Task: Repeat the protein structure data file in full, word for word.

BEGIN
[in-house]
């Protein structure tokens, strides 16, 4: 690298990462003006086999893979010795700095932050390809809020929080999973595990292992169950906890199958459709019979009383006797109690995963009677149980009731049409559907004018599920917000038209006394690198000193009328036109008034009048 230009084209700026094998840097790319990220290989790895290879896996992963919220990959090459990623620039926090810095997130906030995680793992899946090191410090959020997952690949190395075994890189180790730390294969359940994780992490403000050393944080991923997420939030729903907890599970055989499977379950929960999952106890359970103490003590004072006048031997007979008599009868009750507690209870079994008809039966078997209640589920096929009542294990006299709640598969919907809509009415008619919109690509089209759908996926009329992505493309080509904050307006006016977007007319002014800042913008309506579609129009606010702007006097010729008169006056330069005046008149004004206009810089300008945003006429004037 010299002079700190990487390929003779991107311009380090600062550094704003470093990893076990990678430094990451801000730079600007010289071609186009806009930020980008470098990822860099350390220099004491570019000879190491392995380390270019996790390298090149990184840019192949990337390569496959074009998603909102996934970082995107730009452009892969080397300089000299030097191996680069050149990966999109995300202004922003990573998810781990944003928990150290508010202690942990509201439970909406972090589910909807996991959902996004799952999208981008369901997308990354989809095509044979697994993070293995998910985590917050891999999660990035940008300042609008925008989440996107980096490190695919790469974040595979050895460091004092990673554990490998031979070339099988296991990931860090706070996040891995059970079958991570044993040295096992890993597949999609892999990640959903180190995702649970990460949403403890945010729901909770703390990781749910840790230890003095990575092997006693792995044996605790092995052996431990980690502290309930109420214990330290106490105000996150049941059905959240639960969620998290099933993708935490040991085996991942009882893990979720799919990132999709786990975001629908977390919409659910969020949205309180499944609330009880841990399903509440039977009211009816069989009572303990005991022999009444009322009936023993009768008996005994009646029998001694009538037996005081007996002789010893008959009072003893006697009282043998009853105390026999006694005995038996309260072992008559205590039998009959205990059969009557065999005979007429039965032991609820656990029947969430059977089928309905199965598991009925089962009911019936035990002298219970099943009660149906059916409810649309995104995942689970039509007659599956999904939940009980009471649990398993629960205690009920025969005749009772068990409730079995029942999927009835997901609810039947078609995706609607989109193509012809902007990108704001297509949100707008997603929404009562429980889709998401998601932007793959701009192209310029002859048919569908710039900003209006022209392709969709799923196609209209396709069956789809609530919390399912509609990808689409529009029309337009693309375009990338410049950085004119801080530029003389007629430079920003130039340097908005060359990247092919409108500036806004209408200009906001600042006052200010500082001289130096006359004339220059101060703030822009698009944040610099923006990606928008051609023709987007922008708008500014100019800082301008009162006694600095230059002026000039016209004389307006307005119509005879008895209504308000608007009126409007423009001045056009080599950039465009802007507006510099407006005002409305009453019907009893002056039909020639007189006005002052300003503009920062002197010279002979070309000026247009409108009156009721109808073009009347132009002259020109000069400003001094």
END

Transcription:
[in-house]
């Protein structure tokens, strides 16, 4: 690298990462003006086999893979010795700095932050390809809020929080999973595990292992169950906890199958459709019979009383006797109690995963009677149980009731049409559907004018599920917000038209006394690198000193009328036109008034009048 230009084209700026094998840097790319990220290989790895290879896996992963919220990959090459990623620039926090810095997130906030995680793992899946090191410090959020997952690949190395075994890189180790730390294969359940994780992490403000050393944080991923997420939030729903907890599970055989499977379950929960999952106890359970103490003590004072006048031997007979008599009868009750507690209870079994008809039966078997209640589920096929009542294990006299709640598969919907809509009415008619919109690509089209759908996926009329992505493309080509904050307006006016977007007319002014800042913008309506579609129009606010702007006097010729008169006056330069005046008149004004206009810089300008945003006429004037 010299002079700190990487390929003779991107311009380090600062550094704003470093990893076990990678430094990451801000730079600007010289071609186009806009930020980008470098990822860099350390220099004491570019000879190491392995380390270019996790390298090149990184840019192949990337390569496959074009998603909102996934970082995107730009452009892969080397300089000299030097191996680069050149990966999109995300202004922003990573998810781990944003928990150290508010202690942990509201439970909406972090589910909807996991959902996004799952999208981008369901997308990354989809095509044979697994993070293995998910985590917050891999999660990035940008300042609008925008989440996107980096490190695919790469974040595979050895460091004092990673554990490998031979070339099988296991990931860090706070996040891995059970079958991570044993040295096992890993597949999609892999990640959903180190995702649970990460949403403890945010729901909770703390990781749910840790230890003095990575092997006693792995044996605790092995052996431990980690502290309930109420214990330290106490105000996150049941059905959240639960969620998290099933993708935490040991085996991942009882893990979720799919990132999709786990975001629908977390919409659910969020949205309180499944609330009880841990399903509440039977009211009816069989009572303990005991022999009444009322009936023993009768008996005994009646029998001694009538037996005081007996002789010893008959009072003893006697009282043998009853105390026999006694005995038996309260072992008559205590039998009959205990059969009557065999005979007429039965032991609820656990029947969430059977089928309905199965598991009925089962009911019936035990002298219970099943009660149906059916409810649309995104995942689970039509007659599956999904939940009980009471649990398993629960205690009920025969005749009772068990409730079995029942999927009835997901609810039947078609995706609607989109193509012809902007990108704001297509949100707008997603929404009562429980889709998401998601932007793959701009192209310029002859048919569908710039900003209006022209392709969709799923196609209209396709069956789809609530919390399912509609990808689409529009029309337009693309375009990338410049950085004119801080530029003389007629430079920003130039340097908005060359990247092919409108500036806004209408200009906001600042006052200010500082001289130096006359004339220059101060703030822009698009944040610099923006990606928008051609023709987007922008708008500014100019800082301008009162006694600095230059002026000039016209004389307006307005119509005879008895209504308000608007009126409007423009001045056009080599950039465009802007507006510099407006005002409305009453019907009893002056039909020639007189006005002052300003503009920062002197010279002979070309000026247009409108009156009721109808073009009347132009002259020109000069400003001094």